Republicans To Big Business: Guess What? We Don’t Care What You Want (October 14, 2013)


I don’t often say this in print so my detractors should enjoy the novelty. I was wrong. Granted, I have been in error at several intervals when I believed that Tea Party Republicans, no matter how fervent and misguided their messages, were ultimately Americans first. There’s no way they’d take us close to the brink during the 2011 debt ceiling crisis, causing our nation’s credit rating to be downgraded for the  first time since those stats were recorded, right?

Once Obama roundly won re-election in November 2012 and after Obamacare became the law of the land, they’d come to accept this as reality and move onto another target? Anyone? Anyone?

But most assuredly I had been led to believe that no matter what intransigent, batty opposition this faction of the G.O.P. had to all things POTUS supported, there was still one group’s authority that brooked no opposition. I speak of course of Big Business, that bastion of free market, deregulated “freedom” that these Tea Party patriots seem to value above all things, starting with the fabric of the social safety net.

It isn’t very often that the views and interests of compassionate liberals and sterile, bottom-line driven business leaders intertwine, but these my friends, are unusual times. Thus we encounter headlines such as Business Groups See Loss of Sway Over House G.O.P. in last week’s New York Times. The piece, from writers Eric Lipton, Nicholas Confessore and Nelson D. Schwartz, opens with the following:

“As the government shutdown grinds toward a potential debt default, some of the country’s most influential business executives have come to a conclusion all but unthinkable a few years ago: Their voices are carrying little weight with the House majority that their millions of dollars in campaign contributions helped build and sustain.”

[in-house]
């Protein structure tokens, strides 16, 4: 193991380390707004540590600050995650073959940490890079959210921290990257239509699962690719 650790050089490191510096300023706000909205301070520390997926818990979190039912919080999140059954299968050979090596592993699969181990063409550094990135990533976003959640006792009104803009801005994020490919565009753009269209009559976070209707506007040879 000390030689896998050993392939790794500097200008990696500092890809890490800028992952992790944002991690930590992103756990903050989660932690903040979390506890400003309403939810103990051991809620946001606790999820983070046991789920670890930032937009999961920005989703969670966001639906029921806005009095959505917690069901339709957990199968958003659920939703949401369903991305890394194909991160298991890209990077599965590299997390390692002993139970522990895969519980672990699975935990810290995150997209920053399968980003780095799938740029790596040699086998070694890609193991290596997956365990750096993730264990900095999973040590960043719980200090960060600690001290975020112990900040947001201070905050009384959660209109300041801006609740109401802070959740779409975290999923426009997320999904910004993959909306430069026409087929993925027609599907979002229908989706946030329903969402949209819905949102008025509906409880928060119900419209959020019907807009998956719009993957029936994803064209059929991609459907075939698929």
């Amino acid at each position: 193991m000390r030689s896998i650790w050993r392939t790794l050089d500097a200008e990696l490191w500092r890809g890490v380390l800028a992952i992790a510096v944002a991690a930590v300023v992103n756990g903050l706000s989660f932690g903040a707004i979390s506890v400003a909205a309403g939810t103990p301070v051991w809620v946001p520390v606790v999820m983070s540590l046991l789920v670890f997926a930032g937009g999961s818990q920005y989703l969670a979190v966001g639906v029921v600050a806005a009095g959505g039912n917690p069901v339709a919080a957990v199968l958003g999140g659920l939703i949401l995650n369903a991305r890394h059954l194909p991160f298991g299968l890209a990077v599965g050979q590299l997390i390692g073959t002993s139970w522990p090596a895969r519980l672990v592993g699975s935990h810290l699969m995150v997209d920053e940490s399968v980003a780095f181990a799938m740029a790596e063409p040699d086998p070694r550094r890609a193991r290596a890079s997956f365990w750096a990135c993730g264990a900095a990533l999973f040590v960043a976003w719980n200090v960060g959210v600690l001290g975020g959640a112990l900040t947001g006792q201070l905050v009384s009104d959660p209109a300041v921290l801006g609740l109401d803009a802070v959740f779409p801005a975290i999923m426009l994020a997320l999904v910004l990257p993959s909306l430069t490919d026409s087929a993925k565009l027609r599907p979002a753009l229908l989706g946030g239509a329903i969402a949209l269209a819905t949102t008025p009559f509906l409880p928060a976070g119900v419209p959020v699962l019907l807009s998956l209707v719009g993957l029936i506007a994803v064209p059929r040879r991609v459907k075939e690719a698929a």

Realizing that they are part and parcel of the tools used to build the 21st Century edition of Frankenstein’s Monster, the story goes on to observe:

“Their frustration has grown so intense in recent days that several trade association officials warned in interviews on Wednesday that they were considering helping wage primary campaigns against Republican lawmakers who had worked to engineer the political standoff in Washington. ”

Well that is certainly a seismic shift in attitude toward the years of dollar-funneling in support of political campaigns, representing the most conservative “lawmakers.” But I suppose even entities with interests that run counter to the health of the American worker see this indefensible legislative squatting for what it really is: a threat to the collective livelihood of everyone. How democratic.

The Times piece, however, was written a week ago. Since then Republican leaders have flirted with the possibility of a reasonable, balanced solution to the government shutdown/debt ceiling standoff. At the moment when a weekend compromise finally seemed possible, they then pulled the football away, Lucy-style, just as a tentative Democratic caucus (definitely the Charlie Brown of this analogy) was ready to kick it.  What was the result?

Writers Annie Lowrey and Nathaniel Popper write a fresh Timespiece, World Leaders Press the U.S. on Fiscal Crisis that widens the net of recorded business community frustration. It represents an area no smaller than, you know, the entire planet.  The article begins:

“Leaders at World Bank and International Monetary Fund meetings on Sunday pleaded, warned and cajoled: the United States must raise its debt ceiling and reopen its government or risk ‘massive disruption the world over,’ as Christine Lagarde, the fund’s managing director, put it.”

Let it never be said that the IMF, former superfans of austerity, are in the pocket of liberal, Keynesian economists like Paul Krugman.

But here’s my favorite section of the Lowrey and Popper piece:

“Jamie Dimon, the chief executive of JPMorgan Chase, painted a bleak picture of the days ahead if there is no resolution. ‘As you get closer to it, the panic will set in and something will happen,’ Mr. Dimon said …’I don’t personally know when that problem starts.’ He added that JPMorgan had been ‘spending huge amounts of time and money and effort to be prepared.’”

People, when the pleas of the vaunted Jamie Dimon, Wall Street kingpin and “London Whale” trading loss shepherd, go unheeded, we have entered a new era.

An era when a small minority of terrorists (I care not that Democratic leaders have tried to soften their language. It’s getting them nowhere.) stand for nothing, care for no one, above and beyond getting their own way. I’m not sure people on the right know what that even means anymore. Is there anyone left who can articulate and defend the maneuvers of these crackpots?

The business community has finally gotten hip: you were pawns. Pawns with a lot of money. The Tea Party intends to bring you down along with the rest of us. Smoke ’em if you got ’em.


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